Because Hyperflex is a fully distributed system, (read more about that on this forum here) you need to understand that if only one disk fails, after the initial 1 minute detection period ALL the controller VMs will work as a team to rebuild the lost disk, so it will be rebuilt much faster than in many competing systems. We are talking in the order of seconds to minutes rather than hours.

So it is going to be an unlucky day that you lose the second disk on a different node before the first is rebuilt. In other words, the two simultaneous disk failures in two separate nodes is a corner case.

So now you have to make a balanced decision. Is the tiny risk of losing two disks simultaneously big enough to go for Replication Factor 3 rather than RF2?  Remember Cisco has three rules when it comes to loosing customer data:

  1. Don’t lose customer data
  2. Don’t lose customer data
  3. Don’t lose customer data

Which is why Cisco would recommend using RF3 in the first place.

Now on to your point about why not only blocking/shutting down the affected VMs?

Something about this comment makes me feel that some competitor has figured out a way to try and make their system look better than Hyperflex by picking this very unlikely corner case of:

  • Using RF 2
  • Loosing two disks simultaneously. Oh – and conveniently forgot the word simultaneously.

But to answer the question directly, the answer lies in the fact that Cisco gets its consistency in performance and speed by distributing the processing power AND data across multiple nodes and multiple disks within each node.  This means that every VM potentially has its data distributed across every node and across every disk, so losing two disks simultaneously could affect every VM. Certainly the case you quote "even if those disks only have data for 1 virtual machine" is probably only EVER going to be true if there is only ONE VM on the entire system. If you have added a second VM, it would be VERY likely that some of the data from the second VM will be on one of the disks, especially on a small system.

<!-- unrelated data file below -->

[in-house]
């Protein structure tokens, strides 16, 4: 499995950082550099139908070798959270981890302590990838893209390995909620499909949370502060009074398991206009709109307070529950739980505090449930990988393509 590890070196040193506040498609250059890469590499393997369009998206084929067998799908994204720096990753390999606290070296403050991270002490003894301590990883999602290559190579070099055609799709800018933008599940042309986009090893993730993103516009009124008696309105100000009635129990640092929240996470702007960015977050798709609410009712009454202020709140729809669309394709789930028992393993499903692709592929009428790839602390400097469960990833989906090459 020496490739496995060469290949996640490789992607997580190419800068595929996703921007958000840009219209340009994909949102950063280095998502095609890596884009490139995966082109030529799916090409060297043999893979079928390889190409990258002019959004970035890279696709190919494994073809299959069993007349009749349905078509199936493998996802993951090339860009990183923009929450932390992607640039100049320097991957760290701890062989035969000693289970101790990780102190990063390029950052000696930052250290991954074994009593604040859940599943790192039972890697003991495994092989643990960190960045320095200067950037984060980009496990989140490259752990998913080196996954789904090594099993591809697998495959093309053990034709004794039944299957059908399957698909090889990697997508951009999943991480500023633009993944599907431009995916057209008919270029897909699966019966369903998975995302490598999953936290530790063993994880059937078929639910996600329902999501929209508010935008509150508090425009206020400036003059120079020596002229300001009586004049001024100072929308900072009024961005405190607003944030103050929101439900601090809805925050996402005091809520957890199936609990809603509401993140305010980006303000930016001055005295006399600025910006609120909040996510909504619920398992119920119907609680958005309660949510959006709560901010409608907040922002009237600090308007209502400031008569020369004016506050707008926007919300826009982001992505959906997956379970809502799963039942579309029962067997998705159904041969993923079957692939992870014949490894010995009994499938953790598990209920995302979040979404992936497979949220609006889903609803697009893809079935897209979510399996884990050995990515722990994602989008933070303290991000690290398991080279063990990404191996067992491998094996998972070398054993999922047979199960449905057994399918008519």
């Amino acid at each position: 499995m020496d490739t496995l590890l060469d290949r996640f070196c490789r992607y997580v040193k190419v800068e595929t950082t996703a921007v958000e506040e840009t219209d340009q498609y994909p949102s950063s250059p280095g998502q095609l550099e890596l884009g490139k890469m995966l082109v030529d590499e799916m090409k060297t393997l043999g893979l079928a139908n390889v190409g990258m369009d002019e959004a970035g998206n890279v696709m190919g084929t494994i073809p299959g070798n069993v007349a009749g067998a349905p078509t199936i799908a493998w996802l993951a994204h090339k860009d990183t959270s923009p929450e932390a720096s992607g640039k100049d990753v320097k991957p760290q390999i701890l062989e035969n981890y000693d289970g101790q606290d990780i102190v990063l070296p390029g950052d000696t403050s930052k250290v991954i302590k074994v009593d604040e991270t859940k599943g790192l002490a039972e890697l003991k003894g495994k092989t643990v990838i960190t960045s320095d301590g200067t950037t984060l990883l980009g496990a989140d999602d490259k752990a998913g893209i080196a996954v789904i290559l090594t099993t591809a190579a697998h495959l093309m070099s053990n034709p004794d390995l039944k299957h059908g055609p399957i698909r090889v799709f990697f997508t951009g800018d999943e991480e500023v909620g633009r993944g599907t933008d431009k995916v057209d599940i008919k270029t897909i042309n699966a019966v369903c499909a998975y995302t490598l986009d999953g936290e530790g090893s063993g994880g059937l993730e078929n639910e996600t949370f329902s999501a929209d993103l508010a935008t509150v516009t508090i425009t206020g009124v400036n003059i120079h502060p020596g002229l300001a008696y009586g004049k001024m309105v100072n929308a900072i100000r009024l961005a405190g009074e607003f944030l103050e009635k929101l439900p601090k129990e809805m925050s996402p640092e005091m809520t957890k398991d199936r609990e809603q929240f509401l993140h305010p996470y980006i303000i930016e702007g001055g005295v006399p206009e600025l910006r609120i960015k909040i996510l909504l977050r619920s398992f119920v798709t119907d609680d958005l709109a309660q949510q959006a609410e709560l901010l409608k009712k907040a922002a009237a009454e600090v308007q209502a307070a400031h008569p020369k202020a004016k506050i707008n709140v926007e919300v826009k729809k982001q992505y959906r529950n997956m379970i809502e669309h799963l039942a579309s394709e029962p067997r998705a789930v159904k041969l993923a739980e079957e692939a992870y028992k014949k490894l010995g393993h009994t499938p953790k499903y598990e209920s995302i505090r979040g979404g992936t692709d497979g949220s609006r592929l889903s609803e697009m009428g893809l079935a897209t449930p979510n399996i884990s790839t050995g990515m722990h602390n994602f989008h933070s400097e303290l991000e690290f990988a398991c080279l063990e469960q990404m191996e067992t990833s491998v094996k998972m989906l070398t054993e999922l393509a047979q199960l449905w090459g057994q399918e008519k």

But, as you imply, it would not necessarily impact EVERY VM, so Cisco COULD figure out which VMs are affected and which are not. But at what cost? How much overhead would this take? And just to be able to cater for an unusual corner case.

So my guess is that Cisco has weighed up the options and decided that the disadvantages outweigh the advantages of figuring out which VMs can keep running when there are two nodes that have simultaneous disk failures. But its only a guess.

I hope this helps


Don't forget to mark answers as correct if it solves your problem. This helps others find the correct answer if they search for the same problem


RedNectar
aka Chris Welsh


Don't forget to mark answers as correct if it solves your problem. This helps others find the correct answer if they search for the same problem

View solution in original post

Everyone's tags (3)
Beginner

Re: HX Replication Factor (shutdown cluster?)

Thank you so much for this detailed answer RedNectar. I got your point very well, and it's true that it's very unlikely to lose 2 disks simultaneously.

 

Our case is just that the customer required a hyperconverged solution that could support losing one entire node or 3 disks simultaneoulsy without impacting the operation. That was the requirement. But I understand that even with RF3 (4 Node-Cluster) Hyperflex won't support 3 disk failures on 3 different nodes. We could lose 2 disks from one node, and the third one from other node, but NOT from 3 different nodes.

 

And then it came the question about why shutting down the whole cluster, but I guess it was a decision that made Cisco, just as you mentioned, where the priority is to avoid losing data, taking into account the point that you said: a single VM could have its data distributed across several disks which explains why losing 2 disks could impact many of them.

Rising star

Re: HX Replication Factor (shutdown cluster?)

Hi @Soporteco ,

I strongly suspect that if your customer has specified "a hyperconverged solution that could support losing one entire node or 3 disks simultaneoulsy without impacting the operation" then they have already made up their mind, and just wasting everybody else's time by asking for other solutions.  I used to work for a govenrment department, I know how these things work sometimes.

RedNectar
aka Chris Welsh


Don't forget to mark answers as correct if it solves your problem. This helps others find the correct answer if they search for the same problem